Relational databases are based on the relational model, an intuitive, straightforward way of representing data in tables. In a relational database, each row in the table is a record with a unique ID called the key. The columns of the table hold attributes of the data, and each record usually has a value for each attribute, making it easy to establish the relationships among data points.
The relational model means that the logical data structures—the data tables, views, and indexes—are separate from the physical storage structures. This separation means that database administrators can manage physical data storage without affecting access to that data as a logical structure.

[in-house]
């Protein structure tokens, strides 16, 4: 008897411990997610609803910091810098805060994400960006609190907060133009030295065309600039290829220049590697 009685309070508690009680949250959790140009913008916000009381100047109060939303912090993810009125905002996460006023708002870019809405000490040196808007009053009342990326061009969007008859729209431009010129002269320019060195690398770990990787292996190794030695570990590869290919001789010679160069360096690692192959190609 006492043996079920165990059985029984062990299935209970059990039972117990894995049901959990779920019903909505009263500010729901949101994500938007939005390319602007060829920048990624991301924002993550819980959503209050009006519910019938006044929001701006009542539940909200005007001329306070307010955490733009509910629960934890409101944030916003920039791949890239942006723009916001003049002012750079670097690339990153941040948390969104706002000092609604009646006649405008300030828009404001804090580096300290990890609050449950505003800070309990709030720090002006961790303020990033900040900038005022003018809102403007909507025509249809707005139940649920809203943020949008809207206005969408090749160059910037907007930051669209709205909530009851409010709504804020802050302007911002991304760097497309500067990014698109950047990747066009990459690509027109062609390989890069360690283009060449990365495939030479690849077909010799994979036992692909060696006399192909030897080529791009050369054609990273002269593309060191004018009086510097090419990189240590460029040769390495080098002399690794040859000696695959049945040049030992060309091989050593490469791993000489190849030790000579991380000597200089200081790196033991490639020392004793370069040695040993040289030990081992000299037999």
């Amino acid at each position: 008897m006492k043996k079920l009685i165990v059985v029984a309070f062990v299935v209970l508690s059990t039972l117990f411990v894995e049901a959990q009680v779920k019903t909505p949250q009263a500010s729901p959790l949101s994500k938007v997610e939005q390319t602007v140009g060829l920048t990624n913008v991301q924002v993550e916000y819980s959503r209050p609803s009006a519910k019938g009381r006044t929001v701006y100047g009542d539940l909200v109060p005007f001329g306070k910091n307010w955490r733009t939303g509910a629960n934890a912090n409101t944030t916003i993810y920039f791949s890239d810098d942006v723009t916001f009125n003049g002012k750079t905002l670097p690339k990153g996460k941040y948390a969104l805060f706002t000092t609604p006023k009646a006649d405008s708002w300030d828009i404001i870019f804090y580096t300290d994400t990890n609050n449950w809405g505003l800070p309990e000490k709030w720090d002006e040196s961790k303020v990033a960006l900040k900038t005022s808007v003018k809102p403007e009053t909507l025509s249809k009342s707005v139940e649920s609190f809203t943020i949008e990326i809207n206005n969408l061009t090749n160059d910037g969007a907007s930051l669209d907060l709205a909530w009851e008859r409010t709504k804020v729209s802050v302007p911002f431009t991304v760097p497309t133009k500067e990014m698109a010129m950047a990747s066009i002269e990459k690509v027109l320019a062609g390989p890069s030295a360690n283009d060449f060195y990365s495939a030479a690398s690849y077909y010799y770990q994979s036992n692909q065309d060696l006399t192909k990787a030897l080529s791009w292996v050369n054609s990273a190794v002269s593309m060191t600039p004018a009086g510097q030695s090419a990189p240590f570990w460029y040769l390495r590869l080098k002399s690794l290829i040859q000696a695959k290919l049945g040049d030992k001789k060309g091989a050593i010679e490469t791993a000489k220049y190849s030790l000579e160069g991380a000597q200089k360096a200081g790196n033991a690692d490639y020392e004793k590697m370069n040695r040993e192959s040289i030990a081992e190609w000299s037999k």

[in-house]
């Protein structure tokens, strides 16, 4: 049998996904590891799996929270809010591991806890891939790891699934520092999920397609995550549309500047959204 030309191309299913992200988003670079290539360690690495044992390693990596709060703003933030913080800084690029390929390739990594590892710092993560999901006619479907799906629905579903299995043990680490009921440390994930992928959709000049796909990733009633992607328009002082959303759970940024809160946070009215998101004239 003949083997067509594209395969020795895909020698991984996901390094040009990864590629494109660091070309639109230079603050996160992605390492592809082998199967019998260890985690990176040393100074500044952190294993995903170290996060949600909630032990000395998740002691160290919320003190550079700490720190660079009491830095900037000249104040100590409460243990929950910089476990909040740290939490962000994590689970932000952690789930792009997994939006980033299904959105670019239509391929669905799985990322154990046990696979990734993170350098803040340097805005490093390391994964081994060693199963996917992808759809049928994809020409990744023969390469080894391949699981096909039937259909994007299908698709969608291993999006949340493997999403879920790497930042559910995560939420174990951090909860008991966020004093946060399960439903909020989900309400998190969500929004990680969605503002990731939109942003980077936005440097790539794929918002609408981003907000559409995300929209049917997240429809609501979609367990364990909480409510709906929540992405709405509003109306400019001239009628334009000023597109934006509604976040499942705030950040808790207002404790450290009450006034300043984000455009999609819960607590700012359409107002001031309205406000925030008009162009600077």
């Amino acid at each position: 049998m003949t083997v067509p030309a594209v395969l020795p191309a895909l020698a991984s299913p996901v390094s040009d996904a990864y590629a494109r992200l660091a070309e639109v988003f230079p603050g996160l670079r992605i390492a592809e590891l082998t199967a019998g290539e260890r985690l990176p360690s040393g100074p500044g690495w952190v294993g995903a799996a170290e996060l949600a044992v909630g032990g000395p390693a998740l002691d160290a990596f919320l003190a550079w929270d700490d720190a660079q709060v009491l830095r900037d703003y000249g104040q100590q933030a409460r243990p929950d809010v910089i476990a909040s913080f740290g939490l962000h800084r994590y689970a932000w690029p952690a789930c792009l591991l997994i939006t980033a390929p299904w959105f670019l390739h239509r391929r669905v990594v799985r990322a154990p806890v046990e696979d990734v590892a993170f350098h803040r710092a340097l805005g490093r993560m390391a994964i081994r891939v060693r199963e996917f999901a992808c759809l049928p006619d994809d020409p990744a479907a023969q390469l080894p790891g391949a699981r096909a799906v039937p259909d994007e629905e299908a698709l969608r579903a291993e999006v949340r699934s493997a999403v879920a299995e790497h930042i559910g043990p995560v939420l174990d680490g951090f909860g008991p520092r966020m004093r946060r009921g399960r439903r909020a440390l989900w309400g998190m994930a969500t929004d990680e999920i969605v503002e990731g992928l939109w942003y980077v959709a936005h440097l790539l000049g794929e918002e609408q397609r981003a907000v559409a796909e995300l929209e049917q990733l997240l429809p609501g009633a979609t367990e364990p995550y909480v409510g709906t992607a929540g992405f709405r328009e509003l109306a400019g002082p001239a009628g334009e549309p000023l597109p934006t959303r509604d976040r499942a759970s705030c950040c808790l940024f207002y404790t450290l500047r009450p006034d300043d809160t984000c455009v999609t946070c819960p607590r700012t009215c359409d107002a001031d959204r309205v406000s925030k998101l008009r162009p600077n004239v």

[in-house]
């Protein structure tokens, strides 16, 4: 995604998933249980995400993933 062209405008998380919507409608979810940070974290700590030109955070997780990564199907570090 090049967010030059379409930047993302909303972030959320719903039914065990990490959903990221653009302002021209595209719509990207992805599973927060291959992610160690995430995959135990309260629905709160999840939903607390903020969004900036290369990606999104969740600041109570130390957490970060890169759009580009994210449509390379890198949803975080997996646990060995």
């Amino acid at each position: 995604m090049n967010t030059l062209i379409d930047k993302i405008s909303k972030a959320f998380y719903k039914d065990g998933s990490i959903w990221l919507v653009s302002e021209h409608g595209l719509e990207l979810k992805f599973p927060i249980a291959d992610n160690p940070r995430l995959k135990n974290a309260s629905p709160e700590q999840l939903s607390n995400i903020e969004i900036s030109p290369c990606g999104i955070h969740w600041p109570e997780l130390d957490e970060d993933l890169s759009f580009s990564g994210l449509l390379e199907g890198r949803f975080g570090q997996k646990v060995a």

Example of usage – “The relational model provided a standard way of representing and querying data that could be used by any application. From the beginning, developers recognized that the chief strength of the relational database model was in its use of tables, which were an intuitive, efficient, and flexible way to store and access structured information.”